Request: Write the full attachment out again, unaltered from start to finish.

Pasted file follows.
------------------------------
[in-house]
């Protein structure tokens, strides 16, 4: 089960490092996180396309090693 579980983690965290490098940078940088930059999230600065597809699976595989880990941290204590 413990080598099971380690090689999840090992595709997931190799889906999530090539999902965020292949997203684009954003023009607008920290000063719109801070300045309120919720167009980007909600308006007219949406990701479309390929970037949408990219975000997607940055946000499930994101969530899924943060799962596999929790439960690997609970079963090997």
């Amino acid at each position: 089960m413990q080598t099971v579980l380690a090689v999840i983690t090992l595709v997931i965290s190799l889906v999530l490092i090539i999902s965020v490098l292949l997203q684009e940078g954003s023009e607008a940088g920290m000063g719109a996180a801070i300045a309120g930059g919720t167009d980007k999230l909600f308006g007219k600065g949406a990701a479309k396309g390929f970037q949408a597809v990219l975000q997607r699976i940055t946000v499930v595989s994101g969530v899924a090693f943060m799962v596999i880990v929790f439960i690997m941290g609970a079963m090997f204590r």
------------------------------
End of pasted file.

[in-house]
């Protein structure tokens, strides 16, 4: 089960490092996180396309090693 579980983690965290490098940078940088930059999230600065597809699976595989880990941290204590 413990080598099971380690090689999840090992595709997931190799889906999530090539999902965020292949997203684009954003023009607008920290000063719109801070300045309120919720167009980007909600308006007219949406990701479309390929970037949408990219975000997607940055946000499930994101969530899924943060799962596999929790439960690997609970079963090997």
């Amino acid at each position: 089960m413990q080598t099971v579980l380690a090689v999840i983690t090992l595709v997931i965290s190799l889906v999530l490092i090539i999902s965020v490098l292949l997203q684009e940078g954003s023009e607008a940088g920290m000063g719109a996180a801070i300045a309120g930059g919720t167009d980007k999230l909600f308006g007219k600065g949406a990701a479309k396309g390929f970037q949408a597809v990219l975000q997607r699976i940055t946000v499930v595989s994101g969530v899924a090693f943060m799962v596999i880990v929790f439960i690997m941290g609970a079963m090997f204590r």